“In the Academy we were challenged to identify problems we face in aging services, and everything kept pointing to ageism. It’s a complex issue, like any social justice issue, and an important first step is to raise awareness,” Gorely says. “Be Bold, Claim Old rallies people to accept and celebrate every age. It’s about turning from dread of old age, to claiming something of value.”

Following her Academy work, Gorely was invited to participate in a tour by Dr. Bill Thomas, founder of The Eden Alternative and creator of The Green House® model, who is also working to change the experience of aging in America. Gorely is now initiating an anti-ageism campaign at Carolina Meadows.

“Our CEO and COO are excited. We want to work on deepening the understanding of our own behavior as an organization that supports older adults. What language do we use? What are we doing that may unintentionally promote ageist ideas?” The organization plans to hold discussions at the board level and with staff, and the formation of a residents’ committee on ageism, along with use of a video she has made.

Gorely is also working with the Partnerships in Aging Program at the University of North Carolina at Chapel Hill. Together they have begun conversations on ageism within the larger community and are developing a toolkit for others in the industry to use.


Our Field’s Important Role

Tackling ageism is long overdue work, says Roger Landry, M.D., CEO of Masterpiece Living, which offers research-based initiatives in support of successful aging within retirement communities.

“Our language and attitudes are still rooted in the almshouses of the late nineteenth century. Rather than looking at aging as a third stage of growth, we marginalize older adults or ‘send them out to pasture.’ We think of them as something that has to be paid for, or as children, who get to play while we ‘take care’ of them.”

One advantage to the current size of American’s older population is that they are part of the boomer generation, known to challenge norms and stereotypes at least since the 1960s. This group, now reaching retirement age, tends to have little patience with ageism. Landry says that they are already driving seismic changes in senior living communities and our larger society.

“We see a growing interest from large churches and from country clubs with residential living. Cities and towns are coming to us, saying they want to be attractive to older adults. The culture is going to change because of the power of demographics.”

Landry says that LeadingAge members interested in addressing ageism should regard themselves as the experts they are and be leaders of a major shift in culture. The goal is not adjustments to policy and routines, but the creation of an environment where the physical, mental, social, and spiritual aspects of life are closely nurtured, and older adults are viewed as having potential to grow, as long as they live.”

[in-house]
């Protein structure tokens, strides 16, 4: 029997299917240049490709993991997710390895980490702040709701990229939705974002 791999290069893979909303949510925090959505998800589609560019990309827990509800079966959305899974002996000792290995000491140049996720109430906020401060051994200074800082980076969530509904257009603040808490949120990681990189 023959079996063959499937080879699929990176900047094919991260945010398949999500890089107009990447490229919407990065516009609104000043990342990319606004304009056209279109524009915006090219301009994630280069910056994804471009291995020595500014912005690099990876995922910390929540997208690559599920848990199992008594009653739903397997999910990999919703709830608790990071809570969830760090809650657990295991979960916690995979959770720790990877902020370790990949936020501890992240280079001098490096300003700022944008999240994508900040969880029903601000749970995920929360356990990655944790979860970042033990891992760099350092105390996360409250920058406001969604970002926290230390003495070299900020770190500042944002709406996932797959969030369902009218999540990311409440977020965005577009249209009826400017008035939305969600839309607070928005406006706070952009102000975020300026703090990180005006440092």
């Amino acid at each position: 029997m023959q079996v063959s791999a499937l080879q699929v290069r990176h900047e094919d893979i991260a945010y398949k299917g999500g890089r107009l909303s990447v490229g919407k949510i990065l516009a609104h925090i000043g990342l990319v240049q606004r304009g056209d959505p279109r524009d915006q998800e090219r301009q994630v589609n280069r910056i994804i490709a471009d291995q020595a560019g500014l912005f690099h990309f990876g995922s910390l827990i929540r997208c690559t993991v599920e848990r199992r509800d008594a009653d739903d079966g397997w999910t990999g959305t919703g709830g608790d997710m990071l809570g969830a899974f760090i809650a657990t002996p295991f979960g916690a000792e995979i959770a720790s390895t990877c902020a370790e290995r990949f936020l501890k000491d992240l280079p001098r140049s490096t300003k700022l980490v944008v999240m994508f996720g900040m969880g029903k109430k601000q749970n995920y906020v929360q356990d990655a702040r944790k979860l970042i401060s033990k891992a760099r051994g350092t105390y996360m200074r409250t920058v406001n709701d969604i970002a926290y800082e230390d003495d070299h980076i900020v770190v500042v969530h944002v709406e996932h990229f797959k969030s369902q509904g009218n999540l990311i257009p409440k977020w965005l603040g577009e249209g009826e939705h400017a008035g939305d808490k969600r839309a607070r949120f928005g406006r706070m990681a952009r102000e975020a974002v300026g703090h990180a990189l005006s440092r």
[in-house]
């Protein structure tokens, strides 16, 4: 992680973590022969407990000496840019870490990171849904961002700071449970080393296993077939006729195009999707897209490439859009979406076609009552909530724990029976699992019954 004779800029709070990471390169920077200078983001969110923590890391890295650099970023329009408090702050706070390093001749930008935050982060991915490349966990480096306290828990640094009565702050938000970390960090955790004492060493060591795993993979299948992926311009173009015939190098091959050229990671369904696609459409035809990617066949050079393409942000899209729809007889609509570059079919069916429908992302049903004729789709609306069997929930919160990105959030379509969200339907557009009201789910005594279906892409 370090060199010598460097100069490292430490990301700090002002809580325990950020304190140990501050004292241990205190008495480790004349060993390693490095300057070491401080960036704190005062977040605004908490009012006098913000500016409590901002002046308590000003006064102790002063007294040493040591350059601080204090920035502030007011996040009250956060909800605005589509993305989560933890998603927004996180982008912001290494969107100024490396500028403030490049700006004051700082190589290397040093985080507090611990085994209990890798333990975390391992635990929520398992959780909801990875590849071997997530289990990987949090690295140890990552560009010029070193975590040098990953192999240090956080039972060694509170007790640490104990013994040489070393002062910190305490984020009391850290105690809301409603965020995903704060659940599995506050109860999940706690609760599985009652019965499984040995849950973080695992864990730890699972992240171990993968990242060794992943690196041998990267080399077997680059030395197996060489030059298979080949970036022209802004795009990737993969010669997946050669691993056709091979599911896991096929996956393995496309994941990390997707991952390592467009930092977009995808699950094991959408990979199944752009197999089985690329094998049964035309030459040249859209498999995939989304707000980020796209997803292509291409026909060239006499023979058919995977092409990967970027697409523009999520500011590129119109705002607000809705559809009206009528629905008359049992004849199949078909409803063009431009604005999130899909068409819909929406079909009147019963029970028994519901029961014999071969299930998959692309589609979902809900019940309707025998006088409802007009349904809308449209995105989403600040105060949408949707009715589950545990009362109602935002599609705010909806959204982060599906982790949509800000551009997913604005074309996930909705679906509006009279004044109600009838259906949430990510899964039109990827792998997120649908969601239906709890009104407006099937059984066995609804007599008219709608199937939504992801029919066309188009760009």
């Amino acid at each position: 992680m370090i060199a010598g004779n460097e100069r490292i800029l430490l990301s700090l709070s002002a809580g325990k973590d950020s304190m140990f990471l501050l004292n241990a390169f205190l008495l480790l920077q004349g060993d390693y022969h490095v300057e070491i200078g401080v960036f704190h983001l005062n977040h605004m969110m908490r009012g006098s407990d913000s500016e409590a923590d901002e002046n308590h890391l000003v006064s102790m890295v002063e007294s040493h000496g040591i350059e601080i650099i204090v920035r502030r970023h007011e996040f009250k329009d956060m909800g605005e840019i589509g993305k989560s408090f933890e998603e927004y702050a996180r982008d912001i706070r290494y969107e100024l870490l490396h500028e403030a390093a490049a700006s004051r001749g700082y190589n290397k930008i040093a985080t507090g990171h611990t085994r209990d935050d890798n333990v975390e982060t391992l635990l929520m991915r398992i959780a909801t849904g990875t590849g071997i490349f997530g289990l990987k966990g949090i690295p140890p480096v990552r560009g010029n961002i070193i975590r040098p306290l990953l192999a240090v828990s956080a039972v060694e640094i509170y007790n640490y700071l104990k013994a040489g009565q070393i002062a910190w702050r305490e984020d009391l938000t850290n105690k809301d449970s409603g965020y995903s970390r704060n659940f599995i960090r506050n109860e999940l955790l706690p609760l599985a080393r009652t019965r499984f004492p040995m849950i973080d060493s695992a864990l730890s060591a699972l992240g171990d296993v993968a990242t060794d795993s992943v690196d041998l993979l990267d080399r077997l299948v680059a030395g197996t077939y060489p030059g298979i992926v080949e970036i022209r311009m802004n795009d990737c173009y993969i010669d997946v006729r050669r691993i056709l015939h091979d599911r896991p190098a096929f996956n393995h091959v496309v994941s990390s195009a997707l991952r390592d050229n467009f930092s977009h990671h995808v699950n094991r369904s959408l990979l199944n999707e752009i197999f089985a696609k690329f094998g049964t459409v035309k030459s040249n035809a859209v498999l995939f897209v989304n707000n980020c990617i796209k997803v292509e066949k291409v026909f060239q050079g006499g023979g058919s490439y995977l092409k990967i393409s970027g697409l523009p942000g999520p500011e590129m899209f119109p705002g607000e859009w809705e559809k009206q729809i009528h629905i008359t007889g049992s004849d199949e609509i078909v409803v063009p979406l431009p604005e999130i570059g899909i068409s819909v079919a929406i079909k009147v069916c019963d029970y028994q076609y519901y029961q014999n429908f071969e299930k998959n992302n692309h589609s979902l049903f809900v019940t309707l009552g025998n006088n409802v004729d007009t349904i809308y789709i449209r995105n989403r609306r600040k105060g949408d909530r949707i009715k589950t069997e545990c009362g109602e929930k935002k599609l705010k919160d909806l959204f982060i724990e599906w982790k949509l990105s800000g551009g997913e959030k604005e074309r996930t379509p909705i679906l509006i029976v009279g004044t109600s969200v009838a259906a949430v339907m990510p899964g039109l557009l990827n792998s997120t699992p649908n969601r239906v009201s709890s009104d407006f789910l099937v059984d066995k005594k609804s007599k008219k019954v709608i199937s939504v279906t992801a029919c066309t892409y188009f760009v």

Landry observes that, as for any cultural shift, “Initiatives to combat ageism only work when leadership is strongly committed to a new paradigm.”


Fighting Ageism in Every Aspect of Operations

Presbyterian Senior Living, based in Dillsburg, PA, and serving 6,000 residents in 4 states, has a long-term commitment to removing ageism.

Image: PSL_CathedralVillage_145 
Presbyterian Senior Living sees ageism as “a barrier we create in our minds as an excuse not to try something,” and works to remove it.
Presbyterian Senior Living

“Ageism is a barrier we create in our minds as an excuse not to try something, and it’s incredibly destructive to our society,” says Alicia Fenstermacher, corporate director of community life.

“In 2011 we launched a partnership with Masterpiece Living to remove ageism from our environment, our speech, and everything we do, and by 2013-14 the majority of our communities were involved. But it’s not easy, and doesn’t happen overnight,” says Fenstermacher.

“With evaluations and empirical data, we see that, with the changes we are making, our residents show a stronger focus on both their physical and intellectual living, and their spiritual and social wellbeing, too. We’re able to encourage a strong sense of purpose in their lives and learning new skills or better use of the skills they already have.”

At PSL’s fourth annual retreat, “Successful Aging Champion,” 14 of its 15 communities were present, both staff and residents of many ages.

“The focus this year was ‘Don’t let age be your barrier.’ Instead, try something new, and take back something different to your community,” says Fenstermacher.

“We expect people over 65 to be different, but participants learned that this is not the case. Those 40 years apart in age discovered how much they had in common. Only 20 minutes into one exercise we could feel the change in mood, the increased comfort level, and the pride in commonalities.”

Fenstermacher says, “We explored challenging the ageism we impose on ourselves. What do we say to someone who says ‘I’m too old?’ And in the end we discovered that we are not looking at residents and staff as 2 different types anymore.”

PSL addresses ageism in every aspect of operations. In hiring, for example, interviewers look for candidates who understand the value of relationships and empathy, and residents’ need to have control of their lives. These standards are part of annual reviews, as well. And in each community, PSL works to have a “culture change champion” for best practices and training.

“We encourage staff to call each other out, in a loving way, when ageism is evident,” says Fenstermacher.

Suggested Reading About Combatting Ageism


Jane Sherwin is a writer who lives in Belmont, MA.